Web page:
Asics 2170: At the moment this is my marathon go-to shoe until I find something better. I wore the 2170s for both the Prairie Fire Marathon in October and the Rails to Trails Marathon last weekend because I am not yet brave enough to trust another brand for 26.2 miles after the failed new shoe experiment at the Air Force Marathon. I find the 2170s to be a bit on the heavy side, and I usually end up with at least one good-sized blister. I am starting to blame the very roomy toe box for my sudden tendency to blister. I will probably continue to wear Asics for training runs, but I am hoping to find a slightly lighter, slightly snugger marathon shoe.

Skora Base: These are the latest addition to my running shoe collection, and, boy, are they different and currently have my fullest attention. Being a minimalist shoe, they scare me a little. I have always been all about support and stability even if that meant added weight. This shoe is lightweight and fits snugly but comfortably. I am in the process of officially reviewing this shoe for Skora, so I will keep this analysis brief since I have perhaps only about 12 or so miles on them so far. I already find, however, that this is the shoe I want to grab for my training runs. I will tell you why when I write a full review after I put them to more of a test.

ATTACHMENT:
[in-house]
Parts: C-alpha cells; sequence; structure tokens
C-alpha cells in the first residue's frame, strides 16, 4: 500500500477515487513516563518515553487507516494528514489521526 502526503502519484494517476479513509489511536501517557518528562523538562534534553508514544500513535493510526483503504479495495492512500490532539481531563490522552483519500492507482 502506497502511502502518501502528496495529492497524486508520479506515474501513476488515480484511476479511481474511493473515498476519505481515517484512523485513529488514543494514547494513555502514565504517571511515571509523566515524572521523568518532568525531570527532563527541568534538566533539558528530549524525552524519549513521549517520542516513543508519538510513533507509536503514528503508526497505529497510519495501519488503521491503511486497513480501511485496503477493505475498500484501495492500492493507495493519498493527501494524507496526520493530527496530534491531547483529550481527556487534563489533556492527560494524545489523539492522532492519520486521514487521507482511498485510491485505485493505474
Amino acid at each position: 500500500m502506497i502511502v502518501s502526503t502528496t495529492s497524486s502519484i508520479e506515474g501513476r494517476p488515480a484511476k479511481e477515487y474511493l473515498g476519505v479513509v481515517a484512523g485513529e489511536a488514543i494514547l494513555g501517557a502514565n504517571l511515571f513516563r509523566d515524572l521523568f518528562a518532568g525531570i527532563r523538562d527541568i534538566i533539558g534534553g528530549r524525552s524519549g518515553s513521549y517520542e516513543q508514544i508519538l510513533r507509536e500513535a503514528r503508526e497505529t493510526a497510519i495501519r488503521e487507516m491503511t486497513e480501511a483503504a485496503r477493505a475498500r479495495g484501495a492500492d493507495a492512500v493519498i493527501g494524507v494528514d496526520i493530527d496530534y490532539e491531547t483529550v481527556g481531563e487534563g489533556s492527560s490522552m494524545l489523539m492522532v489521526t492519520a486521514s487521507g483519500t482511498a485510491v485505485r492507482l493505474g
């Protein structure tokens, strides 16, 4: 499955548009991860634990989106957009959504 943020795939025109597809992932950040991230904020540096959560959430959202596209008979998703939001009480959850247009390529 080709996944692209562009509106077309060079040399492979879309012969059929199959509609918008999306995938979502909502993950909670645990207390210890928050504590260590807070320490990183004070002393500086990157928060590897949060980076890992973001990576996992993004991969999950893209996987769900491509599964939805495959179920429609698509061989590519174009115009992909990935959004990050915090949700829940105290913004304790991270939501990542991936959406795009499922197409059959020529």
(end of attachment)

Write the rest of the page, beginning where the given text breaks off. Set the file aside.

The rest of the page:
Additionally, when buying new shoes, I have never been interested in showing off with the latest model or coolest colors. I am a function/price shopper and have become addicted to www.theclymb.com. I will run in the boring white color scheme any day if I can save a chunk of money by doing so. Let me stress, though, that I do believe in quality and higher end models. I tend to believe that you get what you pay for when it comes to running shoes. If you are serious about running, don't buy the cheapest pair that you see on the shelves at the big chain sports store down the road. That is one reason I like The Clymb so much; I can afford a little bit better shoe by buying it on clearance.

Please share your own shoe experiences. I am interested in knowing what your current shoe(s) of choice is/are.


Wow, Deborah, this is a comprehensive review of so many shoes. Now as you head into more serious training, will you run primarily in just one shoe, or do you have specific workout shoes and another pair for long runs, etc? Have you found a new favorite?
Deborah said…
Hi Altitude Running, I am really getting attached to my Skora running shoes. Now that I am getting used to the whole zero-drop concept and fit, I find myself going straight to those shoes for my training runs, mainly because they are so comfortable. Right now I choose the shoe I will wear by the type of race I am running, whether road or trail. I really am in shoe limbo at the moment. I am very curious about a lot of other brands out there and still looking for the one that fits me best.
Mark said…

What did you end up choosing? What

I am training myself for marathon and was wondering what type shoe should i go for? Would appreciate if you could offer any insights on this.
yolanda said…
My good fit is Skechers

Popular Posts